Buy a Safety Harness
I will say this again. Buy a safety harness. Too many hunters fall out of their tree stands. Do not let this be you. It is easily preventable!
What Should You do to be Safe on the Big Day?
Firearm Safety Rules
Assume that your gun and the guns of those around you are loaded at all times.
Always make sure that your gun is pointed in a safe direction. This is critical at all times and is crucial when you are hiking out with others. Often we need to climb over or under fences and we want to make sure we are aware of our firearms at all times.
Your finger stays off the trigger until you are ready to shoot.
Climb into your tree stand with your gun unloaded. And at a minimum make sure that the safety is on. You do not want an accidental fire.
Before you shoot scan the area to make sure the area is safe. Mistakes in judgment between a deer and a human is a mistake that you do not want to make. It’s easy to get caught up in the moment. Take a breath and make sure your area is safe before you fire.
Getting into Your Stand Safely
Never carry your firearm or bow in your hand when you are climbing in and out of your stand. It is hard to safely handle them when you are trying to get in and out of a stand carefully. If you drop it you not only risk damaging your gun, but shooting yourself accidentally.
Always use a rope to haul up your gun and bow and always do this unloaded.
Use a Safety Belt for Climbing
Most falling accidents happen when hunters are getting in and out of their stand. Use a safety belt.
Strap Yourself in Once You are in Your Stand
Ideally, a body harness is the safest. And a belt is better than nothing. When you are only using a belt attach it around your chest so you don’t injure yourself with your belt if you fall.
It is better to have a short tether than a longer one. A longer fall increases the severity of your injuries.
Hunting is exciting and when you see a deer, caribou, or whatever in front of you, most likely your heart will start racing. Awareness is the key to controlling this situation.
Do you know when it is happening to you? Remember to take a deep breath. If you are too excited to focus, don’t take the shot.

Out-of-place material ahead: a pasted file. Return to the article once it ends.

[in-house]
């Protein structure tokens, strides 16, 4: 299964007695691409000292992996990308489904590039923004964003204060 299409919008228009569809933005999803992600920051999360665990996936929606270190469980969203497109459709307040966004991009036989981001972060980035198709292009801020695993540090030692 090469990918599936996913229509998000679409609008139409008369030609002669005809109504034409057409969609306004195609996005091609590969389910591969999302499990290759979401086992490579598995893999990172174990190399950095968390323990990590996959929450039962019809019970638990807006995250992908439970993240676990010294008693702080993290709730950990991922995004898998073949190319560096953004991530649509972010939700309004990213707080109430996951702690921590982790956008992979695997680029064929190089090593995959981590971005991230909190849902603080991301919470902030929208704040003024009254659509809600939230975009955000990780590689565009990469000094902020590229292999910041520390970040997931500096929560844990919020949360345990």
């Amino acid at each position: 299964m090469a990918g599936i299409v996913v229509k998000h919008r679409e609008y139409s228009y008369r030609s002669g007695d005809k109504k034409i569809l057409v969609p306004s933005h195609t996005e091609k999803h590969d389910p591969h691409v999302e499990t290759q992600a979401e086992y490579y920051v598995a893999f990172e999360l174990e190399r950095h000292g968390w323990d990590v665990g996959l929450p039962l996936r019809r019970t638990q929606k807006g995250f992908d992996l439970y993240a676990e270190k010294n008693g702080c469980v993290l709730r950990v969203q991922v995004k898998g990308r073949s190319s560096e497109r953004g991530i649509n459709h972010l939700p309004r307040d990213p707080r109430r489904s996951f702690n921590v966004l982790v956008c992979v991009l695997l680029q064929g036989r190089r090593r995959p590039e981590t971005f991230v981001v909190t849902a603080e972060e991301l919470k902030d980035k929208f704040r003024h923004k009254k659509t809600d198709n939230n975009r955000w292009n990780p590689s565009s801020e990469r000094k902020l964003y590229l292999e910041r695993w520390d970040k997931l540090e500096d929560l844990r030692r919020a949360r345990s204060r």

This situation can cause you to not be 100% aware of what you are shooting at and it might prevent you from making sure that the surrounding area is safe.
It is also not fair to the game. If you are excited you risk only maiming the animal. A clean kill is humane.
Tell Someone Where You are Hunting
This seems a bit paranoid, but if you have the misfortune of getting hurt in the woods you will be glad that you did this. There are a surprising number of people who have heart attacks while hunting or injure themselves another way.
If you followed the suggestions above you will have mapped out your location and can give a copy of it to a friend or family member.
Make Sure You Charge Your Cell Phone
Bring your cell phone and make sure that it is charged.
Some states require hunters to wear orange. Others, like New York, do not.
The fact is that wearing orange saves lives. According to the Department of Environmental Conservation in New York, hunters are seven times less likely to get shot when they are wearing orange.
Orange is there for your protection so other hunters can see you. Sure it is possible that you are hunting on your own private property and are convinced you won’t run into anyone. This is the case where I grew up hunting. However, more than once we had trespassers on our land. And this is where wearing orange is necessary (in addition to the law in Illinois.)
Scientists say that deer do not have red-sensitive cone cells in their eyes and therefore do not see that you are wearing orange.
Tell the people of adjoining properties when you are going out.
This is not only a courtesy to them but also keeps you safe. It also prevents them from inadvertently messing up your hunt.
And while it should be a given that all people keep their dogs inside during hunting season it will remind your neighbors to do so. Growing up we also had people riding horses around us so we liked to let them know we were out.
Make sure you have the proper hunting license and you keep it in a secure location on your person.
Now, this may seem like a given, but it’s aways good to keep it on your checklist. The last thing you want to do is forget it at home or lose it.
Wrapping It All Up
Staying safe while hunting is easy as long as you follow a few simple rules. Most injuries are due to carelessness.
Now that you know how to be safe. Make sure you have everything read that you need to bring with you. Here is a checklist to help you out.
Good luck on your next hunt!